With TrustToken releasing its Hong Kong dollar-backed stablecoin, TrueHKD, the cryptocurrency industry bears witness to yet another fiat-pegged digital asset.
TrustToken’s own stable now includes blockchain versions of the USD, CAD, AUD, and GBP. The HKD is now added to that list, as announced in April. Does yet another stablecoin bring anything new to the ecosystem?
The Utility of Stablecoins
The utility of fiat currencies is to provide governments a lever to manipulate their economies through increasing and decreasing money supply as deemed fit. The utility of cryptocurrencies is to remove the need to trust government altogether and transact seamlessly peer-to-peer, especially across borders.
Cryptocurrencies also hedge against inflation because cryptographic security is entrusted to give them their value.
What, then, is the utility of a stablecoin?
Many argue stablecoins provide an on-ramp from fiat to crypto. Those who have USD can use one of the various dollar-backed stablecoins to enter the crypto economy.
That argument is false insofar as it is no easier to buy a stablecoin, TrustToken or otherwise, than it is to buy an actual cryptocurrency.
Others point to their stable nature (stable against fiat, that is) to suggest they are a useful tool for traders seeking to take speculative profits from trading digital assets and store them in a currency with a steady store of value, without having to fiat-out of the exchange.
For traders, then, stablecoins offer a convenient place to park fiat gains, or find shelter when market volatility threatens gains. But it is unclear whether Circle, Gemini, Paxos, or TrustToken are creating them for that reason.
According to Forbes, TrustToken argues that:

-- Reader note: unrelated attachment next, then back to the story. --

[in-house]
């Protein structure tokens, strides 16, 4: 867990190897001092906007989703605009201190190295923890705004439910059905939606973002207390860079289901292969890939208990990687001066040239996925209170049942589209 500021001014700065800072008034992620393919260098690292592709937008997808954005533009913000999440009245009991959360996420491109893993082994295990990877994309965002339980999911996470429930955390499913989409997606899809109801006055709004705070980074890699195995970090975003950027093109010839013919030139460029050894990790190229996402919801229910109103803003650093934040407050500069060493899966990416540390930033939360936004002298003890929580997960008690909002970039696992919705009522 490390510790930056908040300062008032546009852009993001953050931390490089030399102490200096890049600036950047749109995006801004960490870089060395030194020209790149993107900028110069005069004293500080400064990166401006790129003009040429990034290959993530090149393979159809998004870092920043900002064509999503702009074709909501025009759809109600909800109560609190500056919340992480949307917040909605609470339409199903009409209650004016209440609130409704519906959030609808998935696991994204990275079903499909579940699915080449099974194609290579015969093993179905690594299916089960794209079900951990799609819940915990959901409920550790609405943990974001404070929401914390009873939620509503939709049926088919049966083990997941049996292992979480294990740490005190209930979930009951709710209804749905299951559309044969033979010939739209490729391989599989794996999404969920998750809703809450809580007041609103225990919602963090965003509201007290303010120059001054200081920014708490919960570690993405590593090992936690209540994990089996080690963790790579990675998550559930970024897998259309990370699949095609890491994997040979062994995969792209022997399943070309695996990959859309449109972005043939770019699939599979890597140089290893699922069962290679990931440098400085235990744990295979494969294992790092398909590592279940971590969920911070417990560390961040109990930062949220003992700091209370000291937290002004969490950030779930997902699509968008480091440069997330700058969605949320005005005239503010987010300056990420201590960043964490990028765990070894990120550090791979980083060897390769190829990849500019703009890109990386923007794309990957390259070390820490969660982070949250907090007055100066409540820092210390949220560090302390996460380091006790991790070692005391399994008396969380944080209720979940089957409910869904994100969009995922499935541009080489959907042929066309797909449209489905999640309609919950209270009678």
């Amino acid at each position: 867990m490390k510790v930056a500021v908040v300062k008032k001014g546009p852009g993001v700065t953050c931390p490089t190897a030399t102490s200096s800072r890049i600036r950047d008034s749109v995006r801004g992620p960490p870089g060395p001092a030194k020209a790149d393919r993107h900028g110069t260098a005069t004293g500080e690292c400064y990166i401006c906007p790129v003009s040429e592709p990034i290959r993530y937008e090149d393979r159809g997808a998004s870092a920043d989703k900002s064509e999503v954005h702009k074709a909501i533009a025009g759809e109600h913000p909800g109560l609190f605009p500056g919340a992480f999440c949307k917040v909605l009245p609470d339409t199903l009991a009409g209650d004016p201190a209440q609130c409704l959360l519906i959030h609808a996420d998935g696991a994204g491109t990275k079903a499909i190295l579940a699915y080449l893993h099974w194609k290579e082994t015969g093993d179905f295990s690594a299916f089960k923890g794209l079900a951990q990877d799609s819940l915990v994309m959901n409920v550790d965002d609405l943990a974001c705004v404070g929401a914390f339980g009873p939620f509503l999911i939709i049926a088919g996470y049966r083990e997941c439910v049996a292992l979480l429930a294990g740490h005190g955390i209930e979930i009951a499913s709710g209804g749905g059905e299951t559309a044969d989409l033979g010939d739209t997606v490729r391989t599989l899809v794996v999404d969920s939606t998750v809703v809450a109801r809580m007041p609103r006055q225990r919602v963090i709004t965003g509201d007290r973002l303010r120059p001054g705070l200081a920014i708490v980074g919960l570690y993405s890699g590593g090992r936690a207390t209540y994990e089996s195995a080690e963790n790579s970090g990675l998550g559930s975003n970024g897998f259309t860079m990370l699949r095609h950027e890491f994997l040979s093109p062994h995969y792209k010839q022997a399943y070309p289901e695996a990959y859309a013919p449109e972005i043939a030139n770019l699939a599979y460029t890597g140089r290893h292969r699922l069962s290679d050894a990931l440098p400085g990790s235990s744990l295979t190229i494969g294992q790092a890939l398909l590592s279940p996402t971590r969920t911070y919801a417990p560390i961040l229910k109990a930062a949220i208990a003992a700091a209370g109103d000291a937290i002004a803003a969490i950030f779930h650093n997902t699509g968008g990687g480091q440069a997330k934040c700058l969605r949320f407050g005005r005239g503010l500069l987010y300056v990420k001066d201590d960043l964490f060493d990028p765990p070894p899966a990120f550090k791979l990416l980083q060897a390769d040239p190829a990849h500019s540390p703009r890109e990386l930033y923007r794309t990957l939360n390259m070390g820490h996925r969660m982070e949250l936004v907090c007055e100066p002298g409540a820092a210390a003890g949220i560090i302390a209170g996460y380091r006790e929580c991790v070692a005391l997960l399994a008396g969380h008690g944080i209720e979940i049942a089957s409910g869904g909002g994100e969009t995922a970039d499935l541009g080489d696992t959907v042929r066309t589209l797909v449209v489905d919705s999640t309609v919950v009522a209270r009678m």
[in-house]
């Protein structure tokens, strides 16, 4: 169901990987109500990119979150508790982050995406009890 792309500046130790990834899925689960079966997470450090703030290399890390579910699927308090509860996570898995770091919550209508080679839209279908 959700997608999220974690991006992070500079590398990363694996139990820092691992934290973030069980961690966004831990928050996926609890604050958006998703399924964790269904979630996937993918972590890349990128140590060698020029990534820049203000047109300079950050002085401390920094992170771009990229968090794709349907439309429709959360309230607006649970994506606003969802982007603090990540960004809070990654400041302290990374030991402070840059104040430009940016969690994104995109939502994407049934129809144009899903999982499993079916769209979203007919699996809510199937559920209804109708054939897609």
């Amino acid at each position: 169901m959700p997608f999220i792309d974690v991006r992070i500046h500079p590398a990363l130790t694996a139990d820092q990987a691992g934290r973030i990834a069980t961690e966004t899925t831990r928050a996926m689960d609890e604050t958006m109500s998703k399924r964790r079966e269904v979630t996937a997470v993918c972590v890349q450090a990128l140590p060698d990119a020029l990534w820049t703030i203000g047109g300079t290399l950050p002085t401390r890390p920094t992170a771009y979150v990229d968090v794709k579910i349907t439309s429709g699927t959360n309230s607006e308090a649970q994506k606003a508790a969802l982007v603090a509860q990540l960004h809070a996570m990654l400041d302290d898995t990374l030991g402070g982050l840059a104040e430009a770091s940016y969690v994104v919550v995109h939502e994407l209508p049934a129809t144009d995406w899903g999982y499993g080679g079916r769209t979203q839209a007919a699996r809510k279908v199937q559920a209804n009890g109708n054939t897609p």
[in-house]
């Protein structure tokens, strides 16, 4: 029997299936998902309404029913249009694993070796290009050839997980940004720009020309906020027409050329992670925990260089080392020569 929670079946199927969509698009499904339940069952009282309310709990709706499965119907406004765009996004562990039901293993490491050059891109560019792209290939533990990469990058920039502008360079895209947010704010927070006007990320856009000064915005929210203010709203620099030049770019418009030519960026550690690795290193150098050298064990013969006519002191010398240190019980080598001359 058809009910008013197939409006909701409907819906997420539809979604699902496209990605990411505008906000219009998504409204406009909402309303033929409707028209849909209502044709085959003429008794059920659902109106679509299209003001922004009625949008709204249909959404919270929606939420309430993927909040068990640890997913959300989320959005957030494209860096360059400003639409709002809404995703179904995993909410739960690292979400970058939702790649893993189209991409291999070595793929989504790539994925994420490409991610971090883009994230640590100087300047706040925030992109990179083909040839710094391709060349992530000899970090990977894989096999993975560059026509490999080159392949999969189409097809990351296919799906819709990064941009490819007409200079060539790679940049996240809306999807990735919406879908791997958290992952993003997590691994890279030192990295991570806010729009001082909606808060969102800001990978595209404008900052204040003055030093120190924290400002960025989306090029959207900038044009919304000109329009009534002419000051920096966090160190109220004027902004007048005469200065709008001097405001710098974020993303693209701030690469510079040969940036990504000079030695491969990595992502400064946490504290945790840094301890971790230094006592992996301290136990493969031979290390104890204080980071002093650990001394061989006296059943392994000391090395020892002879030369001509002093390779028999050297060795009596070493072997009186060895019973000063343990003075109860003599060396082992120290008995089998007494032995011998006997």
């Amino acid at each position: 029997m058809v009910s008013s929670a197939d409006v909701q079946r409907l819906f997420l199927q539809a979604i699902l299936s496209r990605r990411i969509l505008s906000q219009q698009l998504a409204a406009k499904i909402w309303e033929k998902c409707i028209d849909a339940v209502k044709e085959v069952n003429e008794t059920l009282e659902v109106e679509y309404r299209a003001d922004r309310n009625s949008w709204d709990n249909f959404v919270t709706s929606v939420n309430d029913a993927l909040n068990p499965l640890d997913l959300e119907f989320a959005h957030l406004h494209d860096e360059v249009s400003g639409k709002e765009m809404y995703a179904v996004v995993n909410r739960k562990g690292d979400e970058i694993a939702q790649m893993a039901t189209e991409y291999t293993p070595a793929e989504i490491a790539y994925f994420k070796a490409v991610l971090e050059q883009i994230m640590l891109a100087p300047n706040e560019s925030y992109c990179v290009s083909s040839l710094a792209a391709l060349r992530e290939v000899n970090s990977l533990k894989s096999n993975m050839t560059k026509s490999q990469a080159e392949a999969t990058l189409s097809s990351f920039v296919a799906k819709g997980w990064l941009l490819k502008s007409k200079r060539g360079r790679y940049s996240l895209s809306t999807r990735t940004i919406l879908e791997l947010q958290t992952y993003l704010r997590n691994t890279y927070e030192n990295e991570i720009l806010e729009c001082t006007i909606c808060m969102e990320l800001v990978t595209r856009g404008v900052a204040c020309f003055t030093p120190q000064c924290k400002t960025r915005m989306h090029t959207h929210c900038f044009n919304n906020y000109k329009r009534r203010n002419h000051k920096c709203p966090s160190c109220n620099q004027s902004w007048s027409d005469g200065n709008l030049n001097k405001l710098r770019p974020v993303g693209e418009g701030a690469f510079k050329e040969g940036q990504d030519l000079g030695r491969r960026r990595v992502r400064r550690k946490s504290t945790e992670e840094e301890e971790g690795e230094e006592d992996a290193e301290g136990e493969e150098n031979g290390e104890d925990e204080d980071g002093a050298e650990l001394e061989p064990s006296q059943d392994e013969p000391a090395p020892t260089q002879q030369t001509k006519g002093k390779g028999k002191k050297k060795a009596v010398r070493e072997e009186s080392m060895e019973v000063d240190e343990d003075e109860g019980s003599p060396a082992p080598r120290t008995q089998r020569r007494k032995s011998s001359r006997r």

“Cryptocurrencies provide decentralization of capital and stablecoins are one of the keys to bringing the benefits to everyday people through price stability.”
– Rafael Cosman, Co-founder and CTO of TrustToken
Encouraging Merchant Adoption
Stablecoins could help in the development of the crypto economy by encouraging merchants to accept digital assets in the knowledge a non-pegged crypto can be instantly turned into a pegged one.
But that removes the burden from cryptocurrency issuers from doing the hard work of encouraging merchant adoption themselves. Pundi X has shown it is possible – and highly promising – to do so. TrustToken is letting cryptocurrency foundations off the hook in that regard.
All you need is to develop and distribute the appropriate POS technology. Jack Dorsey’s Square has proven Visa and MasterCard don’t have a monopoly on developing POS systems.
Cryptocurrencies Backed by Faith in Fiat
Stablecoins are backed by fiat, which is backed by confidence in the fiat issuer – the Central or Reserve bank of a government – to responsibly manage the printing presses of the state.
As we’ve witnessed with Venezuela’s el Petro, if there is little faith in the government, there is little faith in its associated stablecoin.
If cryptocurrencies, then, are only as valuable as the faith their users have in their cryptographically programmed monetary policies and an underlying belief in their utility, fiat-pegged stablecoins place faith back in the hands of the issuing state: surely the lack of which being behind the idea of digital currencies in the first place?
TrustToken’s Business Model
If TrustToken backs its stablecoins by fiat reserves in bank accounts, what is its business model? In the low-interest environment in which we live, they can’t be relying on earning interest on fiat deposits to make a profit from creating digital equivalents of fiat currencies.
The Andreessen Horowitz-backed company also risks muddying a number of waters. Russia, Estonia, Sweden, and even the Chinese have considered the idea of cryptocurrency versions of their currencies, yet none have come to fruition, with only Venezuela forging ahead.
The Iranians have been toying with the idea of issuing a cryptocurrency equivalent of its Rial in order to evade sanctions. (It is not clear how doing business in e-Rial does not breach the same sanctions as doing business in fiat Rial.)
The problem with TrustToken creating stablecoins on behalf of governments is that it becomes a proxy state issuer of currency.
If we accept the premise that crypto arose from the ashes of a loss of faith in responsible governance, stablecoins are practically antithetical to the emergence of the technology and the movement.
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